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How does feeding affect a horses temperament?

Will 'non-heating' feeds really make your horse calmer or are they a marketing gimmick?

By Nicola Tyler B.Sc. (Hons), Senior Nutritionist, TopSpec Equine Limited

It depends on rather a lot of things. Some horses are naturally excitable or nervous because they were born that way, and changing their feed will not turn them into docile, laid-back characters. Other horses become too full of themselves because of the way they are managed, for example if they get little or no turnout. Once again buying a 'non-heating' feed will not solve the basic problem.

Other factors that need to be considered include the level of fitness of the horse. An unfit event horse starting on walk work might be quite a relaxed ride, but the same horse several months later, when it is very fit, is likely to be much more amusing to hack out. When and how your horse becomes too much of a handful also needs to be considered. Often the answer lies in schooling or discipline rather than feeding.

Another important factor is the feed itself. The term 'non-heating' is used nowadays by feed manufacturers to indicate that the feed so described will not adversely affect temperament. It is an odd expression because it has nothing to do with the warming effect of fibrous feeds (feeding hay, for example, literally warms a horse internally because of the heat of fermentation in the hindgut). The use of 'non-heating' was probably derived from expressions like 'will not hot a horse up' or 'will not make a horse too hot to handle'. It has to be said that some feeds are more deserving of this description than others.

1) Overfeeding cereals and other starchy feeds.

We all know that horses evolved to graze for about sixteen hours a day and that their digestive systems are therefore designed for 'trickle' or 'little and often' feeding of forage. Many horses have a calmer temperament when they are living out than when they are stabled. One of the contributing factors for this can be the way they are fed. When hay or haylage alone will not meet the energy requirements of the horse the traditional solution is to provide the extra energy in the form of cereals or compound feed If horses are given large feeds of cereals or cereal-based compounds their digestive system can struggle to cope. Excess starch can overflow from the foregut into the hindgut and upset the microbial balance. This in turn affects the acidity of the hindgut and, in ways that are not fully understood, can affect a horse's temperament. Over feeding energy simply makes some horses fat and has no effect on their temperament whereas other horses become very high-spirited. Thoroughbred types are more prone to react this way than warm-bloods or native ponies but there are plenty of exceptions.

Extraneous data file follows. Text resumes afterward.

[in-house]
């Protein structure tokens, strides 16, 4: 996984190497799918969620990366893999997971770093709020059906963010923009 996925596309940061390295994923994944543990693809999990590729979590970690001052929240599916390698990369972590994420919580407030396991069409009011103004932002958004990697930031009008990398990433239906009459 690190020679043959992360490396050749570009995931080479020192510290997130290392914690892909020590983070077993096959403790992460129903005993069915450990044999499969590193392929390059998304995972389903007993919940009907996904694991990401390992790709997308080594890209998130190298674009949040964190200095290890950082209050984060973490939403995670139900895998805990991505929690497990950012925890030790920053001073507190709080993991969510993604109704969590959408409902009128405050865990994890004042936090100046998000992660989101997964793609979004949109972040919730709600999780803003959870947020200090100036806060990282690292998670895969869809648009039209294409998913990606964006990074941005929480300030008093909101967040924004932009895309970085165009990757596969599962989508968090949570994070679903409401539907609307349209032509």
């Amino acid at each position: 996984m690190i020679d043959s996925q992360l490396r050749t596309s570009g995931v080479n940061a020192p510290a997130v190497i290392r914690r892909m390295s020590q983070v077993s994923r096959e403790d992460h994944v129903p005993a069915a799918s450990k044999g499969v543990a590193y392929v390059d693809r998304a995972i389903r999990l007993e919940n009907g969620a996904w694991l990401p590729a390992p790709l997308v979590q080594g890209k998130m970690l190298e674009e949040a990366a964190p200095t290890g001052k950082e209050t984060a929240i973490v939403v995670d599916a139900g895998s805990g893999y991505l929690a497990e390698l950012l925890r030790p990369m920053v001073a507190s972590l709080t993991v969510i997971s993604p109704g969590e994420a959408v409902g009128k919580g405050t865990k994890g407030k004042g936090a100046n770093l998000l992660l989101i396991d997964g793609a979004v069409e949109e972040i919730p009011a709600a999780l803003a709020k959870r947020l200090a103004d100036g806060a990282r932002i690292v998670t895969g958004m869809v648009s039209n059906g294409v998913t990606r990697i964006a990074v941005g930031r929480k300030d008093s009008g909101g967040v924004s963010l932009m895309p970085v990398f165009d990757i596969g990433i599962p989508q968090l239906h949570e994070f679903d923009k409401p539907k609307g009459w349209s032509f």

2) Feeding cereals and other starchy feeds can result in a short-term energy boost.

Many horse owners report that their horses become unmanageable when fed even small feeds of cereals or cereal-based compound feeds and this is probably due to the rapid rise in blood sugar levels after a feed containing fast-releasing energy. The raised sugar levels will provide a boost in energy. The cereal most often quoted as causing a problem is oats, which puzzles nutritionists as, by looking at their analysis, they are the least likely cereal to have a 'heating' effect on horses. Over the years various theories have been put forward as to why oats, rather than barley or maize, should make some horses high-spirited but non are entirely convincing.

It is partly because oats made some horses 'too hot' that the first 'non-heating' cubes came on the market. They were made without oats and were often formulated to a slightly lower energy level but otherwise were similar to the standard cube. Over the years the demand for this type of product has grown enormously and there is now a huge variety of 'cool' and 'non-heating' feeds on the market. Some of these feeds are now very sophisticated compared to the early 'non-heating' products and the cubed products may well help to maintain a calm temperament in horses which react adversely to high starch feeds. The starch levels in 'non-heating' cubes are about 10-15%.

'Cool' mixes, however, by their very nature, usually contain rolled or flaked barley, flaked maize and flaked peas. They are often molassed and contain about 25% starch. I can see no sensible reason for buying them unless your horse reacts only to oats and is otherwise perfectly calm when fed sugary/starchy feeds.